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McDonald’s touts profitable sustainability

Chain restaurant rep says McDonald's is committed to Canadian ag's long-term success

McDonald’s touts profitable sustainability

Sustainable agriculture must be pre-competitive.” This phrase was repeated several times by Jeffrey Fitzpatrick-Stilwell, McDonald’s Canada’s senior manager for sustainability, during a seminar at the University of Manitoba on September 28.

Fitzpatrick-Stilwell’s lecture, “McDonald’s Perspective on Sustainable Food Systems,” was put on by the Faculty of Agricultural and Food Sciences, and sponsored by the National Centre for Livestock and the Environment (NCLE).

Canadian McDonald’s restaurants see three million customers per day at 1,400 restaurants nationally. “That’s a lot of people we can talk to about sustainability,” said Fitzpatrick-Stilwell. “One of the things we’re trying to talk to people about is our sourcing practices. All of our products are sourced from Canadian producers. That’s 67 million pounds of beef, 52 million pounds of chicken, and 143 million pounds of potatoes,” he claimed, later correcting his statement to acknowledge that McDonald’s Canada’s pork comes from the U.S. via a bulk purchasing agreement.

He cited experts that say in 40 years the world will need 100 per cent more food than populations currently consume. “How are we going to sell 100 per cent more stuff than we do today, and do it sustainably? It will happen through innovation, tech, education, investment, entrepreneurship and partnership,” he said.

McDonald’s and other quick-service restaurant chains have come under the microscope in recent years for their environmental policies, including issues related to animal welfare. This fall, the company announced a commitment to revert to cage-free eggs in the United States and Canada by 2025. The announcement follows a pledge from McDonald’s USA this March to eliminate use of human antibiotics in chickens by 2017.

The company has begun a verified sustainable beef pilot project in Canada, committing to begin purchasing a portion of its Canadian beef supply from verified sustainable beef sources by 2016.

Fitzpatrick-Stilwell says the pilot is a collaborative effort aligned with Global Roundtable for Sustainable Beef (GRSB) principles, and includes the whole beef value chain in Canada. The goal is to establish third party verification and transition a working program to the Canadian Roundtable for Sustainable Beef (CRSB). “We’re not creating a standard, but helping to inform ourselves,” he said.

McDonald’s website claims that the pilot’s first wave of on-site verifications began in May 2015 and verifications will carry on till March 2016.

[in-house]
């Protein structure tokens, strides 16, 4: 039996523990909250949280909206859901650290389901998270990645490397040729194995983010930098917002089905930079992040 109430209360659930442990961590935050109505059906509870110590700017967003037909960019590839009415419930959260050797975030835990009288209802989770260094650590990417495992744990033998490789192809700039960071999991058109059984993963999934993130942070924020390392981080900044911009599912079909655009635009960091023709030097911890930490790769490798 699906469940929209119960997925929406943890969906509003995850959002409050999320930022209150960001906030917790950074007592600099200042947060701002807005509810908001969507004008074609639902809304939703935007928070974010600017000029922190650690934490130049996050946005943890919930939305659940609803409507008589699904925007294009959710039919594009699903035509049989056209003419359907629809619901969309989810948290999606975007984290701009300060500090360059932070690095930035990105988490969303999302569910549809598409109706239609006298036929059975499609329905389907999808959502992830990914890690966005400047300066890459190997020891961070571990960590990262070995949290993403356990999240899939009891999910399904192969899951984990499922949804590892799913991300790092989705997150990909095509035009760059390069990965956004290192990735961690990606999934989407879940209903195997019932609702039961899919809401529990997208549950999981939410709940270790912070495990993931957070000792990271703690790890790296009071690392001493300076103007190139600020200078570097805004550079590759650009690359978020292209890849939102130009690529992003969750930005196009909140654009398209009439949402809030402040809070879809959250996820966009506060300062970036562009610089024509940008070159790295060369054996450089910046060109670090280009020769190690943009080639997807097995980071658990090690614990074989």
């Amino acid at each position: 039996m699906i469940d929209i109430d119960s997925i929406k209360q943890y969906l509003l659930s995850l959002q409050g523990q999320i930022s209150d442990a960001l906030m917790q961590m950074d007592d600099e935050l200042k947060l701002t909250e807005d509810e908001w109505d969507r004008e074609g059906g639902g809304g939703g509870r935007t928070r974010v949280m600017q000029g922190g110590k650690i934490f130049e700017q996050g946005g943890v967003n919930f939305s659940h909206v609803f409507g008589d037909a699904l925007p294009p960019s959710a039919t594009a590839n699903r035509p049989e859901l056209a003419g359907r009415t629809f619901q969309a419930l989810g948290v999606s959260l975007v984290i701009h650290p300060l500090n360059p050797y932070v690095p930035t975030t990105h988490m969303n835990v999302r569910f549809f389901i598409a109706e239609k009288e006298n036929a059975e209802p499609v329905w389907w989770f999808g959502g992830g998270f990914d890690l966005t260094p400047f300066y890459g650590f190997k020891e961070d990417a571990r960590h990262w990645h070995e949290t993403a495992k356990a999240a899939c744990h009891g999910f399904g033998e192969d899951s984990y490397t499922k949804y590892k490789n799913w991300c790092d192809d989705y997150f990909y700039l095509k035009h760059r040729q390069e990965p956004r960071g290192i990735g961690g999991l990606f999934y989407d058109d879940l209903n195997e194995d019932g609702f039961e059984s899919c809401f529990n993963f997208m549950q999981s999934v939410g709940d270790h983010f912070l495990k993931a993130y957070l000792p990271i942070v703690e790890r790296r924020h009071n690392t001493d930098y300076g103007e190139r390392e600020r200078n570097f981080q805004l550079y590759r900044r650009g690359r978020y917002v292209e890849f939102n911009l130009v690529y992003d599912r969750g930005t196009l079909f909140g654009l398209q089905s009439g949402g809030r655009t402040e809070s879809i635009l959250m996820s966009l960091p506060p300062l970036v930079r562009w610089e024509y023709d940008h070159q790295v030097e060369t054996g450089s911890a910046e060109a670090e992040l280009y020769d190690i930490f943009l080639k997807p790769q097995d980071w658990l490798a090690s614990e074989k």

Fitzpatrick-Stilwell says being “pre-competitive” means sharing sustainability best practices with competitors. “We can’t be competing against each other on sustainability attributes. That’s not helping anyone in the end — McDonald’s as a brand, producers or the whole value chain,” he said.

Sustainability and Millennials

Sustainability requires profitability, and companies that ignore consumer demands for increased transparency and environmental best practices will lose out in the end, argued Fitzpatrick-Stilwell, highlighting what he called the “Millennial risk/opportunity.”

“The dominant users of today are not the dominant spenders of tomorrow’s market,” he said, pointing out that 18- to 34-year-olds born between 1980 and 1994 will outnumber baby boomers by 22 million by 2030. This group, more than any other, is concerned with corporate social responsibility and places little trust in multinational corporations.

Fitzpatrick-Stilwell pointed to Cone Communications’ 2013 Social Impact Study, which claims that “when companies support social and environmental issues.”

Millennials, like the general population, respond with increased trust (91 per cent) and loyalty (89 per cent), as well as a stronger likelihood to buy those companies’ products and services (89 per cent).” But many Milennials are just as likely to take to social media channels to challenge companies they believe “aren’t living up to their promises.”

“The social license of agricultural producers to operate is intrinsically linked with consumer perceptions,” argued Fitzpatrick-Stilwell. “If consumers start to decide that what you do is not good, that’s when you’re at risk of losing your social license to operate.

“The reality is that most Canadians do not have a direct relationship with farming or a direct experience with farming, yet they have lots of thoughts about how farming is done, with no context about how it’s done.”

The only avenue to changing these perceptions is transparency, he said. McDonald’s has launched several campaigns that seek to improve transparency, including its “Our Food. Your Questions” campaign. Even this campaign has drawn critique, however, as an attempt to make McDonald’s appear a farm-to-table company versus a factory farm-to-table multinational corporation.

But for McDonald’s, “the triple bottom line is economic, environmental and ethical/social,” said Fitzpatrick-Stilwell, emphasizing producers’ profitability as a key ingredient for long-term sustainability strategies. “At McDonald’s we get very focused on this for producers — you have to be in business for us to get to the good stuff after that.”

About the author


Julienne Isaacs

Julienne Isaacs is a Winnipeg-based freelance writer and editor. Contact her at [email protected]

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